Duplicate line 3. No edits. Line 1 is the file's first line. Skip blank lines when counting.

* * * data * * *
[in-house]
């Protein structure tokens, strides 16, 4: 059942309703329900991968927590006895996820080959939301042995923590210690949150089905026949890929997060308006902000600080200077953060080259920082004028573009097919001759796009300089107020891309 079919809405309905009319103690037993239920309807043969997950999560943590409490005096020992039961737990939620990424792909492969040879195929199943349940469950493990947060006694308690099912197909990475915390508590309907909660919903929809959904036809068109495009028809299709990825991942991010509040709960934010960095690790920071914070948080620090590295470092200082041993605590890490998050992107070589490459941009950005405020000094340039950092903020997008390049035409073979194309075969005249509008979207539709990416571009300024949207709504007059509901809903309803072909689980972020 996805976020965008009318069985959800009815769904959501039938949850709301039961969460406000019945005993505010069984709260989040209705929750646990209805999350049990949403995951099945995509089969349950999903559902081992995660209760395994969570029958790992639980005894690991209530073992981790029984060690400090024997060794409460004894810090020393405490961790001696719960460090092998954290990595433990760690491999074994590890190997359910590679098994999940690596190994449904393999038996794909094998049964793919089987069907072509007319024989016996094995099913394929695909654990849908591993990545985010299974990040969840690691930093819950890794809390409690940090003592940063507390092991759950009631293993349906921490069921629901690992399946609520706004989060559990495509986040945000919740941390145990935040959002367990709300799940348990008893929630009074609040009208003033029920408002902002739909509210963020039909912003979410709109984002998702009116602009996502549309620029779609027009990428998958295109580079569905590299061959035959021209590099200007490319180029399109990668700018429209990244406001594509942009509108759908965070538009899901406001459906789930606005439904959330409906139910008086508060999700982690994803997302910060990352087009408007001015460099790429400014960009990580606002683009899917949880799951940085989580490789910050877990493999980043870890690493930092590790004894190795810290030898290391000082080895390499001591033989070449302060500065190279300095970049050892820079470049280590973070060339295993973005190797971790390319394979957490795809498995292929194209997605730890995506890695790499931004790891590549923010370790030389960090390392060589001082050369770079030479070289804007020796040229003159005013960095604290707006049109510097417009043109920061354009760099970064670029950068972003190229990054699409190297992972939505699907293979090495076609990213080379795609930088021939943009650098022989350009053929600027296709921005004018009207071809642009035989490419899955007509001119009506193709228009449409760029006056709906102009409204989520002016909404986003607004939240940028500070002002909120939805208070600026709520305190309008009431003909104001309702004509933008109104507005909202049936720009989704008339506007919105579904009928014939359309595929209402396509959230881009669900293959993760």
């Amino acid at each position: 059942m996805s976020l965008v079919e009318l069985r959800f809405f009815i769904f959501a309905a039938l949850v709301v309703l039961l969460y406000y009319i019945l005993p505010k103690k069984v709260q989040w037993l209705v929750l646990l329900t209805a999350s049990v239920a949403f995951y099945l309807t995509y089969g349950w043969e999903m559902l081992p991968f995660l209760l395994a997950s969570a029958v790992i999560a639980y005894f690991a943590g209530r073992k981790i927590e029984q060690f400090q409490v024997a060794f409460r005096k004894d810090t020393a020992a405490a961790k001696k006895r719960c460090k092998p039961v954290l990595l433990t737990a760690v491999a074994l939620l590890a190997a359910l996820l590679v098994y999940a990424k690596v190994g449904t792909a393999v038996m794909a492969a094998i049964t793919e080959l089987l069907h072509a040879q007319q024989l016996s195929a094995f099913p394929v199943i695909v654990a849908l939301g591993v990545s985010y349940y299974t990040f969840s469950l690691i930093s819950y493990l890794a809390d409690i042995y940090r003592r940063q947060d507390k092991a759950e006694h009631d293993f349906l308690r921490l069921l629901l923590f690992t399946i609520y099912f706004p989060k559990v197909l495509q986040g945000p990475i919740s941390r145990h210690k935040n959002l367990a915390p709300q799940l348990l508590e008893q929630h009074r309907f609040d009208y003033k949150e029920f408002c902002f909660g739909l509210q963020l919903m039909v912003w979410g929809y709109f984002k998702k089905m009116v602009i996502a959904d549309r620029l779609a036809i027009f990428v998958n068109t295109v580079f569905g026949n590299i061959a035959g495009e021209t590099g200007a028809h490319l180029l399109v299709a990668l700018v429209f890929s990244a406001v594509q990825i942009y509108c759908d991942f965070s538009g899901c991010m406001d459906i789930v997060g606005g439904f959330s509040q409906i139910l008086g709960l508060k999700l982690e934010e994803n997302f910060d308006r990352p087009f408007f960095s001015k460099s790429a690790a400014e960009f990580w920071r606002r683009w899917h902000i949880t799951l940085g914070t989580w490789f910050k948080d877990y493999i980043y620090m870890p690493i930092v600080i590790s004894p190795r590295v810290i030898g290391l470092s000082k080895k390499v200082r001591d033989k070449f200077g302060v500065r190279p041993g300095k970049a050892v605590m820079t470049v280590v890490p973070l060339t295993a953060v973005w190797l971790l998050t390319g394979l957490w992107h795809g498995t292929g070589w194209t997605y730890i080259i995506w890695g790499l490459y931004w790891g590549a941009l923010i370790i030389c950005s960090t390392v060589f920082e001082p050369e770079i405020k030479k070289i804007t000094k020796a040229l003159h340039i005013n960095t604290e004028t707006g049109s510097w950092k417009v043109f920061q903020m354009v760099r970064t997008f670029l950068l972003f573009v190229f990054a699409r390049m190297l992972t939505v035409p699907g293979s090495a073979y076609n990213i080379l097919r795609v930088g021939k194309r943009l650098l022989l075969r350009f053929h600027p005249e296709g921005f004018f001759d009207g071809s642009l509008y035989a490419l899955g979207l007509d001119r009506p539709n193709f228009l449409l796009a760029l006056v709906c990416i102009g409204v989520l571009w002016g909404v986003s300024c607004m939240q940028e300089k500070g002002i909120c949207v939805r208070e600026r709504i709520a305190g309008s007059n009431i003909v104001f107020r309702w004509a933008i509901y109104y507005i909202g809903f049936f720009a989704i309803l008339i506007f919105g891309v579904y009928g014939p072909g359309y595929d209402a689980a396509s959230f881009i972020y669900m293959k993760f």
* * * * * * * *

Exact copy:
């Amino acid at each position: 059942m996805s976020l965008v079919e009318l069985r959800f809405f009815i769904f959501a309905a039938l949850v709301v309703l039961l969460y406000y009319i019945l005993p505010k103690k069984v709260q989040w037993l209705v929750l646990l329900t209805a999350s049990v239920a949403f995951y099945l309807t995509y089969g349950w043969e999903m559902l081992p991968f995660l209760l395994a997950s969570a029958v790992i999560a639980y005894f690991a943590g209530r073992k981790i927590e029984q060690f400090q409490v024997a060794f409460r005096k004894d810090t020393a020992a405490a961790k001696k006895r719960c460090k092998p039961v954290l990595l433990t737990a760690v491999a074994l939620l590890a190997a359910l996820l590679v098994y999940a990424k690596v190994g449904t792909a393999v038996m794909a492969a094998i049964t793919e080959l089987l069907h072509a040879q007319q024989l016996s195929a094995f099913p394929v199943i695909v654990a849908l939301g591993v990545s985010y349940y299974t990040f969840s469950l690691i930093s819950y493990l890794a809390d409690i042995y940090r003592r940063q947060d507390k092991a759950e006694h009631d293993f349906l308690r921490l069921l629901l923590f690992t399946i609520y099912f706004p989060k559990v197909l495509q986040g945000p990475i919740s941390r145990h210690k935040n959002l367990a915390p709300q799940l348990l508590e008893q929630h009074r309907f609040d009208y003033k949150e029920f408002c902002f909660g739909l509210q963020l919903m039909v912003w979410g929809y709109f984002k998702k089905m009116v602009i996502a959904d549309r620029l779609a036809i027009f990428v998958n068109t295109v580079f569905g026949n590299i061959a035959g495009e021209t590099g200007a028809h490319l180029l399109v299709a990668l700018v429209f890929s990244a406001v594509q990825i942009y509108c759908d991942f965070s538009g899901c991010m406001d459906i789930v997060g606005g439904f959330s509040q409906i139910l008086g709960l508060k999700l982690e934010e994803n997302f910060d308006r990352p087009f408007f960095s001015k460099s790429a690790a400014e960009f990580w920071r606002r683009w899917h902000i949880t799951l940085g914070t989580w490789f910050k948080d877990y493999i980043y620090m870890p690493i930092v600080i590790s004894p190795r590295v810290i030898g290391l470092s000082k080895k390499v200082r001591d033989k070449f200077g302060v500065r190279p041993g300095k970049a050892v605590m820079t470049v280590v890490p973070l060339t295993a953060v973005w190797l971790l998050t390319g394979l957490w992107h795809g498995t292929g070589w194209t997605y730890i080259i995506w890695g790499l490459y931004w790891g590549a941009l923010i370790i030389c950005s960090t390392v060589f920082e001082p050369e770079i405020k030479k070289i804007t000094k020796a040229l003159h340039i005013n960095t604290e004028t707006g049109s510097w950092k417009v043109f920061q903020m354009v760099r970064t997008f670029l950068l972003f573009v190229f990054a699409r390049m190297l992972t939505v035409p699907g293979s090495a073979y076609n990213i080379l097919r795609v930088g021939k194309r943009l650098l022989l075969r350009f053929h600027p005249e296709g921005f004018f001759d009207g071809s642009l509008y035989a490419l899955g979207l007509d001119r009506p539709n193709f228009l449409l796009a760029l006056v709906c990416i102009g409204v989520l571009w002016g909404v986003s300024c607004m939240q940028e300089k500070g002002i909120c949207v939805r208070e600026r709504i709520a305190g309008s007059n009431i003909v104001f107020r309702w004509a933008i509901y109104y507005i909202g809903f049936f720009a989704i309803l008339i506007f919105g891309v579904y009928g014939p072909g359309y595929d209402a689980a396509s959230f881009i972020y669900m293959k993760f």